Superbugs Methicillin-resistant Staphylococcus aureus (MRSA) and Vancomycin-resistant Enterococci (VRE) have also had their antibiotic resistance reversed in Prof Almqvist’s lab after exposure to antibiotic-resistance breakers (ARBs).
‘These are infections that can move to a very dramatic situation within hours if they are not treated effectively,’ said Prof. Almqvist.
He explains that ARBs could bring life-threatening infections under control by restoring the potency of antibiotics that have lost their edge. ‘We see this as a straightforward approach to a really big problem,’ he said.
As part of a project called QTB4AMR, he is developing a methodology for synthesising compounds that can then be tested and developed into ARBs. Compounds (some structurally similar to one another) are being evaluated for their ability to ‘strongly synergise’ with existing antibiotics at a rate of 100 to 500 new compounds per year.
‘We hope to motivate further development,’ said Prof. Almqvist, admitting that it will take ‘a lot of investment’ and ‘big engagement’ from both academic research bodies and pharmaceutical companies before his ARBs yield new treatments for patients.
Scientists are developing compounds that re-sensitise the TB bacterium to antibiotics by breaking down its defensive biofilm. Mycobacterium tuberculosis. Image credit - Flickr/NIAID, licensed under CC BY 2.0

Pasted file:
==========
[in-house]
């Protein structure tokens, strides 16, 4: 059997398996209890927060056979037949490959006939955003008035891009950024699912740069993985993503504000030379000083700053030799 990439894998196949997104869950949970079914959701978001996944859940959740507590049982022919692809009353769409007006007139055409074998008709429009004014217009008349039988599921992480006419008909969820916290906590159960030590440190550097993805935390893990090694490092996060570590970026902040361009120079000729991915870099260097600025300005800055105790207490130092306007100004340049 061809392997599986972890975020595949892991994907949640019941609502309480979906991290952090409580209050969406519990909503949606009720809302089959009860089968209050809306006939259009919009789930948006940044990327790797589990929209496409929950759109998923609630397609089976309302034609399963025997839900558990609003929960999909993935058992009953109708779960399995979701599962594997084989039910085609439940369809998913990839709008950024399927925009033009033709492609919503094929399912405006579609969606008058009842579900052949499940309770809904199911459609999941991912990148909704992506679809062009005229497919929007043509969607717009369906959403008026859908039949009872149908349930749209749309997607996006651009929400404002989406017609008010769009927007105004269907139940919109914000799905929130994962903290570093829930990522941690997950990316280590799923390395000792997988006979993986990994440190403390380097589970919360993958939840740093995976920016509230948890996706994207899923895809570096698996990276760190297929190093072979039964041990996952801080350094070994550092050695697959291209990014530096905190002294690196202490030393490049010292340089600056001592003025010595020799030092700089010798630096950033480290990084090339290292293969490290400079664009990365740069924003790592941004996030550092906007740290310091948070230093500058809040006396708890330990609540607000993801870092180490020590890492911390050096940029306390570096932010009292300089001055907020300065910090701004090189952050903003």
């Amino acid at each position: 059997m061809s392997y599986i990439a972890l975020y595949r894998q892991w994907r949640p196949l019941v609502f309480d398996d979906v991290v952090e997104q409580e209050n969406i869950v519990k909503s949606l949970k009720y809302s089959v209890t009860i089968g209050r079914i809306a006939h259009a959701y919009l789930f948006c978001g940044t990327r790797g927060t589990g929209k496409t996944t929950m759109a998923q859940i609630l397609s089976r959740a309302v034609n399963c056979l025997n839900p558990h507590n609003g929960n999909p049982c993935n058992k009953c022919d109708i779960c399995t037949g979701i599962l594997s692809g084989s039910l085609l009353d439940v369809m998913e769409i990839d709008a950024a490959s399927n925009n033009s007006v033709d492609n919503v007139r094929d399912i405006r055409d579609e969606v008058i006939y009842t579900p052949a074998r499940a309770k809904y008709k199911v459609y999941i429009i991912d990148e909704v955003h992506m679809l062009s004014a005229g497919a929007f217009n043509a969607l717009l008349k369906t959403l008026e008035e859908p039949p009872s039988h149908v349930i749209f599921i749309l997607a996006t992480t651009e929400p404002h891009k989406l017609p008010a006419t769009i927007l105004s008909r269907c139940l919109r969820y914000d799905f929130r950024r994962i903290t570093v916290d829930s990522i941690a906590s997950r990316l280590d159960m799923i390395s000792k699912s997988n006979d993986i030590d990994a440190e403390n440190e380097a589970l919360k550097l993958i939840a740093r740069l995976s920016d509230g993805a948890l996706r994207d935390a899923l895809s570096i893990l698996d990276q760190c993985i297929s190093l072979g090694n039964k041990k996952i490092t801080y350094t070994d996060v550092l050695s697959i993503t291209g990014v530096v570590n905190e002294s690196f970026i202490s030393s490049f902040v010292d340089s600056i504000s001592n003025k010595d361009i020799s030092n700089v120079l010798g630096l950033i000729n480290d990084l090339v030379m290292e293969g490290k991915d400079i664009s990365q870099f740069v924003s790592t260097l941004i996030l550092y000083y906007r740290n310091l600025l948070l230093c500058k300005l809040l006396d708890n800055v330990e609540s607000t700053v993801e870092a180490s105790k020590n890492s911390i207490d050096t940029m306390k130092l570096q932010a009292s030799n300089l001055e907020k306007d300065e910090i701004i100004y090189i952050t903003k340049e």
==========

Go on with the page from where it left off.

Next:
To an extent, antibiotic resistance is a naturally occurring phenomenon. Bacteria mutate rapidly, and mutant strains that are able to survive a dose of antibiotics have an immediate evolutionary advantage. But our misuse and overuse of antibiotics is accelerating the process of resistance, putting us in a race to stay ahead of the superbugs. Resistance is a global catastrophe that kills 700,000 people every year. If solutions are not found fast, drug resistance is expected to cause 300 million premature deaths globally over the next 35 years.
Research aimed at finding new antibiotics has virtually stalled over the past 30 years. Of the products being tested today, only a handful are classed by the World Health Organisation (WHO) as innovative treatments with new modes of action that will add value to the arsenal of existing treatments (as opposed to reformulations of existing drugs). Most alarmingly, none of the new antibiotics in development are expected to be effective against the most dangerous forms of antibiotic-resistant bacteria.